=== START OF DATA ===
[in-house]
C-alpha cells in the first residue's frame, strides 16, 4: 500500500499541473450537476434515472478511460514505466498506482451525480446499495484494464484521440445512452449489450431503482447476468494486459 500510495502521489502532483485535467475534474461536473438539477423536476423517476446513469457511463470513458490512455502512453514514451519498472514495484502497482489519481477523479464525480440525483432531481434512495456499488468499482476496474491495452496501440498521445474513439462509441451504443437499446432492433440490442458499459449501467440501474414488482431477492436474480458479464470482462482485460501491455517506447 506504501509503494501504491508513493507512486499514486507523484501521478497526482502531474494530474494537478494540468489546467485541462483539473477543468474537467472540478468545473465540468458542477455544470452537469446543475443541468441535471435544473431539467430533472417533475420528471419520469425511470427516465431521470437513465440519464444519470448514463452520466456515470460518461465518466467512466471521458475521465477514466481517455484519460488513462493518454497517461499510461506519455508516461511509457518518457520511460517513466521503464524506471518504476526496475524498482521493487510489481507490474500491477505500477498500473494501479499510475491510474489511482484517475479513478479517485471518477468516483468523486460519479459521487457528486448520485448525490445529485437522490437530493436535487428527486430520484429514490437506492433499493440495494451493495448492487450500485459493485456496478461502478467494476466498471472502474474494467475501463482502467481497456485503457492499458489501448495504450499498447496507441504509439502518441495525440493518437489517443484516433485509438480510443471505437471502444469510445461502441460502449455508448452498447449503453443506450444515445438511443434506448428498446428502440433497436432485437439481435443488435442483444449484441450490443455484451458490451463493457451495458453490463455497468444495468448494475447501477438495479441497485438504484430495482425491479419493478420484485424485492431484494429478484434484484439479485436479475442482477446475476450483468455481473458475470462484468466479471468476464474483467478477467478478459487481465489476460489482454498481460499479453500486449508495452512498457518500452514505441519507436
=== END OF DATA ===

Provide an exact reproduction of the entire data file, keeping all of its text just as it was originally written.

[in-house]
C-alpha cells in the first residue's frame, strides 16, 4: 500500500499541473450537476434515472478511460514505466498506482451525480446499495484494464484521440445512452449489450431503482447476468494486459 500510495502521489502532483485535467475534474461536473438539477423536476423517476446513469457511463470513458490512455502512453514514451519498472514495484502497482489519481477523479464525480440525483432531481434512495456499488468499482476496474491495452496501440498521445474513439462509441451504443437499446432492433440490442458499459449501467440501474414488482431477492436474480458479464470482462482485460501491455517506447 506504501509503494501504491508513493507512486499514486507523484501521478497526482502531474494530474494537478494540468489546467485541462483539473477543468474537467472540478468545473465540468458542477455544470452537469446543475443541468441535471435544473431539467430533472417533475420528471419520469425511470427516465431521470437513465440519464444519470448514463452520466456515470460518461465518466467512466471521458475521465477514466481517455484519460488513462493518454497517461499510461506519455508516461511509457518518457520511460517513466521503464524506471518504476526496475524498482521493487510489481507490474500491477505500477498500473494501479499510475491510474489511482484517475479513478479517485471518477468516483468523486460519479459521487457528486448520485448525490445529485437522490437530493436535487428527486430520484429514490437506492433499493440495494451493495448492487450500485459493485456496478461502478467494476466498471472502474474494467475501463482502467481497456485503457492499458489501448495504450499498447496507441504509439502518441495525440493518437489517443484516433485509438480510443471505437471502444469510445461502441460502449455508448452498447449503453443506450444515445438511443434506448428498446428502440433497436432485437439481435443488435442483444449484441450490443455484451458490451463493457451495458453490463455497468444495468448494475447501477438495479441497485438504484430495482425491479419493478420484485424485492431484494429478484434484484439479485436479475442482477446475476450483468455481473458475470462484468466479471468476464474483467478477467478478459487481465489476460489482454498481460499479453500486449508495452512498457518500452514505441519507436